How to be Mindful



How to be mindful

When people talk about Mindfulness they say things like “being in the present”, “having an accepting attitude” or “feeling in balance”. I’m going to try to explain Mindfulness in a more practical way, starting with this post.

In today’s society we get so caught up in our daily routines, we get into an automatic pilot state – a state of having our minds anywhere but the present moment. Caught up in thoughts about the past or future, something we said, or someone else did, stressing about things we have to do later, or just too busy with our smartphones to see what is going on around us.

So what’s next? How can we turn off this automatic pilot state, or how I like to call it, the DIY mode. Two important basics: directing attention and creating an open and an accepting attitude. I will explain these two basics some more.

Directing attention
Directing attention is all about being aware of all the information that comes in via your senses, thoughts, emotions and physical sensations, from moment to moment. To direct attention to this kind of information, the breath is used as a tool. Directing attention also includes having the ability to recognize distractions and stay focussed on the subject in the here and now.

Open and accepting
The second basic is developing an open and accepting attitude for thoughts, feelings and physical sensations. To be more specific, this means allowing all information, even the unpleasant, in without judging, pushing away, or trying to change it. This attitude is the opposite from what we are used to doing. We are used to the DIY mode. For example, when something comes up we judge, analyse, evaluate, resolve, perform, tests, plan, set goals, change and have a fixed, limited attention. This DIY mode is suitable for practical, technical and intellectual tasks, but is so ingrained that it’s also automatically turned on when experience feelings or emotional problems. However, emotional problems needs a totally different approach. A non-judgmental, allowing, non-striving, mild, accepting, understanding based on direct experience and a wider attention. When emotions play a role this attitude is more suitable than the DIY mode.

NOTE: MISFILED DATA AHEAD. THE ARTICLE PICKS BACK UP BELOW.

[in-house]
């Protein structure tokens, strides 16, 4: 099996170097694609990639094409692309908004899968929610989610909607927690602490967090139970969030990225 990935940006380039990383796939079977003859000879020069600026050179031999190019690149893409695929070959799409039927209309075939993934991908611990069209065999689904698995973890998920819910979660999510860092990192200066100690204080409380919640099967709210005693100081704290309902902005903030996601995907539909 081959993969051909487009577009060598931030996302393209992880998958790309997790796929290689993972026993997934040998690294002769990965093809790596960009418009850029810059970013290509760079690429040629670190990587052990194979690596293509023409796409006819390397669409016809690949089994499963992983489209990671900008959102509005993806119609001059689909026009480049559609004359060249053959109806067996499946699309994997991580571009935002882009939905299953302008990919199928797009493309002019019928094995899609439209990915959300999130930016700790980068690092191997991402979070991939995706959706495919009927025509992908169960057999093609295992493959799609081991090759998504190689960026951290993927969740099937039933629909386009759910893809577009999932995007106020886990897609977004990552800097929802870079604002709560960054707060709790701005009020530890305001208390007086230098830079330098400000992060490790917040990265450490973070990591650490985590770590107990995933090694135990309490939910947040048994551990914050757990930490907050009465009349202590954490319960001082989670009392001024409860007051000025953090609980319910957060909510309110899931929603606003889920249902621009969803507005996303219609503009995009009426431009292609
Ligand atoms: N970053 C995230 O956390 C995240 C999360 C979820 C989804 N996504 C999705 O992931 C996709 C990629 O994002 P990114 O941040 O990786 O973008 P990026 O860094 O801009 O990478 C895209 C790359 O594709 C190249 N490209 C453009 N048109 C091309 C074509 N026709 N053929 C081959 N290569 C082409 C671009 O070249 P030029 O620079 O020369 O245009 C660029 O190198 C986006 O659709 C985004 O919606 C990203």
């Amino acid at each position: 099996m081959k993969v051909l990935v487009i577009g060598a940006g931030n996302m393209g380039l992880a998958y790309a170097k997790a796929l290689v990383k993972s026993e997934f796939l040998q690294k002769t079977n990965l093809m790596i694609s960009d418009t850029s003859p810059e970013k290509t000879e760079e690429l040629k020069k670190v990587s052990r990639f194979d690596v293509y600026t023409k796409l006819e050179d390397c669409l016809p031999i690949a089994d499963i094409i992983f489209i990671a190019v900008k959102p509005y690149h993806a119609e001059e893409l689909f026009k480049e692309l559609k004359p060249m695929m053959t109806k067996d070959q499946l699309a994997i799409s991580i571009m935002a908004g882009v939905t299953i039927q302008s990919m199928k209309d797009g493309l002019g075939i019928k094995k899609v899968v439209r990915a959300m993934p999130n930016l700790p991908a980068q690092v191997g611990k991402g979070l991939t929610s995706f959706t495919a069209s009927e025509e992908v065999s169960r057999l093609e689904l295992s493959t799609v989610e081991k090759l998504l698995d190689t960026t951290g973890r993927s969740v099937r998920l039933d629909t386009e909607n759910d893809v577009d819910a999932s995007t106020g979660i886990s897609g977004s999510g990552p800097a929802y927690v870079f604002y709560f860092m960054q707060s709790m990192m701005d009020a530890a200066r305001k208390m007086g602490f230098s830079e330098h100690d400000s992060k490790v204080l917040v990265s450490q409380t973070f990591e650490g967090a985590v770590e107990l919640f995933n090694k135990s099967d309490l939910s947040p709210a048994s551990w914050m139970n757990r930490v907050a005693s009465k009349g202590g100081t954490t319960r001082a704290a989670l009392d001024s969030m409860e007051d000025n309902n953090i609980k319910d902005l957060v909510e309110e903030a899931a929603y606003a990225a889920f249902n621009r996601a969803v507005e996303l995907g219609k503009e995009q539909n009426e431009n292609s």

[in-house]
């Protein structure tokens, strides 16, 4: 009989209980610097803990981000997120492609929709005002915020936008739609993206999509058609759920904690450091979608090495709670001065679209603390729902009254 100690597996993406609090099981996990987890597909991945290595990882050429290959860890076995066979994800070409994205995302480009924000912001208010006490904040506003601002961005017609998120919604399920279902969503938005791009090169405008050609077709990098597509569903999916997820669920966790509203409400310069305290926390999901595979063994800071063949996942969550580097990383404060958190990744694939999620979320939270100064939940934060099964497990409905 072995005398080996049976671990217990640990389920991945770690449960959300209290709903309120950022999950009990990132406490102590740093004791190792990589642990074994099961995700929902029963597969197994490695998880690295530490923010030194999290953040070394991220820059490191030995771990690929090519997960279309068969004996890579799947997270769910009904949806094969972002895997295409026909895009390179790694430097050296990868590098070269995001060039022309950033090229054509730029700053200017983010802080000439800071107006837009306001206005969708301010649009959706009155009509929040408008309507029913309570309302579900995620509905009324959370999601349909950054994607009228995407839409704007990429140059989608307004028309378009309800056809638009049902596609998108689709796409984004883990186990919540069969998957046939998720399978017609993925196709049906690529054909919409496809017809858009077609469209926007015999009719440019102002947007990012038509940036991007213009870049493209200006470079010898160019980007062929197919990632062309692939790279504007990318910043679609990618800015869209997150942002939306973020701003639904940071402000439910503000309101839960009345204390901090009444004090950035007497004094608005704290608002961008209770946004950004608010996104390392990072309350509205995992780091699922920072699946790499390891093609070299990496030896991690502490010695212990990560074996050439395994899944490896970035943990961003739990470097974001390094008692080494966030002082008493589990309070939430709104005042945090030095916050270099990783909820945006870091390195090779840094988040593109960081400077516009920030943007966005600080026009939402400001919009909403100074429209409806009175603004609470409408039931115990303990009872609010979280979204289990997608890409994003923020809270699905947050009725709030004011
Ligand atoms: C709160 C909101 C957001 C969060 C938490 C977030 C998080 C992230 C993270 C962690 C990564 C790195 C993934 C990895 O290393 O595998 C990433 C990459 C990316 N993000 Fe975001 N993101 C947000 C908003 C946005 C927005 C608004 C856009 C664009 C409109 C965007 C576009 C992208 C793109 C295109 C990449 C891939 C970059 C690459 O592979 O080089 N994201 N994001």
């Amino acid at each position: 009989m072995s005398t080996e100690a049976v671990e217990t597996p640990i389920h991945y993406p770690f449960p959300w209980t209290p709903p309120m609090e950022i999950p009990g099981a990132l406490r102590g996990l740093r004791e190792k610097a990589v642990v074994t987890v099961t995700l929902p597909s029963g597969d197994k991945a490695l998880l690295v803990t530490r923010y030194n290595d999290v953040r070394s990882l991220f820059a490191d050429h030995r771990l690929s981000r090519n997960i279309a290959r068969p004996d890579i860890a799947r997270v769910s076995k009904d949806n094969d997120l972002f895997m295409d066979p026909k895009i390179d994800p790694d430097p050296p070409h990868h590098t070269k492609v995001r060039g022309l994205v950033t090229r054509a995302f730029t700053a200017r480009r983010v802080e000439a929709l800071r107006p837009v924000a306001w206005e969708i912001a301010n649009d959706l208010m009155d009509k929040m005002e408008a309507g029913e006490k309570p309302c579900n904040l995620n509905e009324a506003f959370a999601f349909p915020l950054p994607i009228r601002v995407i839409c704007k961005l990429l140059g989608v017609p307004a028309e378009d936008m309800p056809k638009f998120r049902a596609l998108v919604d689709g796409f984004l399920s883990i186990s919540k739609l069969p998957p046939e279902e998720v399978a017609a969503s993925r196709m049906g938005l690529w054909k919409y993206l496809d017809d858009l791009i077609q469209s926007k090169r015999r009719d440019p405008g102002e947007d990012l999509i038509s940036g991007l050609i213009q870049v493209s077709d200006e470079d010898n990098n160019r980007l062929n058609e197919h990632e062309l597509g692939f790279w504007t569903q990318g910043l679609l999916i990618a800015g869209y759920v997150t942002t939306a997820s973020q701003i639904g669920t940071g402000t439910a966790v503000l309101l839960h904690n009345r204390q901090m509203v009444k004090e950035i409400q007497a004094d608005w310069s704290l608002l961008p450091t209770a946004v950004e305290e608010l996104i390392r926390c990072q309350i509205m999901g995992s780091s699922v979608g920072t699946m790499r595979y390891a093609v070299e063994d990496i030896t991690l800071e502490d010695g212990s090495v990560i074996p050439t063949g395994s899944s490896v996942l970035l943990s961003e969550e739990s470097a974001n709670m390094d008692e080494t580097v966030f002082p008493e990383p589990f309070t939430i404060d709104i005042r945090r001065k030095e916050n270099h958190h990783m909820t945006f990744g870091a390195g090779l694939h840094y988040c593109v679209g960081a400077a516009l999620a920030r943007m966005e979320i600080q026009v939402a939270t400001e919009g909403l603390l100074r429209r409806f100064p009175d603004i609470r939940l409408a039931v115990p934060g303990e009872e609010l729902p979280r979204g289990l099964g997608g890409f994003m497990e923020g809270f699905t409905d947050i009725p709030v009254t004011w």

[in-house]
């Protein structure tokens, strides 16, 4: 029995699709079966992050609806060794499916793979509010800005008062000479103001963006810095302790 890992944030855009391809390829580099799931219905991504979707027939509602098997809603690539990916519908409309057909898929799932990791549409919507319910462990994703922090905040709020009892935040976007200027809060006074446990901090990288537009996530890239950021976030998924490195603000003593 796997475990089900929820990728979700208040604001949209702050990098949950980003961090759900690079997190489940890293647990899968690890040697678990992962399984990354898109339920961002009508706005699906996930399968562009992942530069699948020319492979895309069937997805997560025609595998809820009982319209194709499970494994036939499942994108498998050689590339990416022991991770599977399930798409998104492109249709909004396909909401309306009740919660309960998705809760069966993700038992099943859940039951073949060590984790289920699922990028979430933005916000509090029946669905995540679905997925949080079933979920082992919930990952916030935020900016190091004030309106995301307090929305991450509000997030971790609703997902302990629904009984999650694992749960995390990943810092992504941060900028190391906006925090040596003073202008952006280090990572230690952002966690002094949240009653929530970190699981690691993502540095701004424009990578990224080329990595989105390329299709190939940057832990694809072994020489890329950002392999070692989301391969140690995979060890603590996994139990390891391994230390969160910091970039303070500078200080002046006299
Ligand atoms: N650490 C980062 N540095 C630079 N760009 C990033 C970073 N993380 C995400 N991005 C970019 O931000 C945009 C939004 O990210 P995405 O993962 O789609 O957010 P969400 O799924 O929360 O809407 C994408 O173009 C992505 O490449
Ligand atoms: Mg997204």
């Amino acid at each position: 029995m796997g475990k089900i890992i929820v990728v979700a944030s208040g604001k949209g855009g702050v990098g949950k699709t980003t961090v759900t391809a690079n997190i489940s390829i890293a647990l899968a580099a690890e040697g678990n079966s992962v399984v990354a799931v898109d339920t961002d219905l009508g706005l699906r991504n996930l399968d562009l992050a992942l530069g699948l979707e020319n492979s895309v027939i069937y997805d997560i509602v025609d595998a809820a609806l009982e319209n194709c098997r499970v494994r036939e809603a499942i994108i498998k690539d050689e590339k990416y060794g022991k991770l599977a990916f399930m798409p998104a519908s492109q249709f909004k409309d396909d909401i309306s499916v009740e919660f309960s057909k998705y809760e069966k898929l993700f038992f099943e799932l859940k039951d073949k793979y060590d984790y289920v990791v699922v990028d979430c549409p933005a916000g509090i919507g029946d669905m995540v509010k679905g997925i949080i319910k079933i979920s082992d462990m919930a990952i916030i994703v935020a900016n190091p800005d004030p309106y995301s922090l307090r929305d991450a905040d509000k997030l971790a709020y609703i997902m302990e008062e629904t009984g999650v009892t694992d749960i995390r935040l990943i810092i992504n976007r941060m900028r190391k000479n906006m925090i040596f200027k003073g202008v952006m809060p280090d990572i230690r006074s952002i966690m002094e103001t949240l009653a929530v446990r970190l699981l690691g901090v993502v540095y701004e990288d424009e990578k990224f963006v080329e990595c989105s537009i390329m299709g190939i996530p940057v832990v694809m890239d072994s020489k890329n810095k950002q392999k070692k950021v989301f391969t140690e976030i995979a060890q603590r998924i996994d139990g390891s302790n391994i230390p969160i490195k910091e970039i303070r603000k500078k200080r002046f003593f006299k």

How to practice these basics and new attitude;
Take 5 minutes every day for the next week to experiment. Direct your attention to your senses, thoughts, emotions and physical sensations by using your breath. Don’t try to change the past, follow your breath as it is. You can pick any moment threw out the day.

Ask your self these 3 questions:
What am I thinking?
What kind of information is coming in through my senses (hearing, taste, touch, seeing)?
What kind of emotions or physical sensations can I identify?

I’m curious what you notice after a week of experimenting with this new attitude. Any changes? Feel free to share anything you have experienced in a comment below.


More about how to be and live Mindful in the next post.




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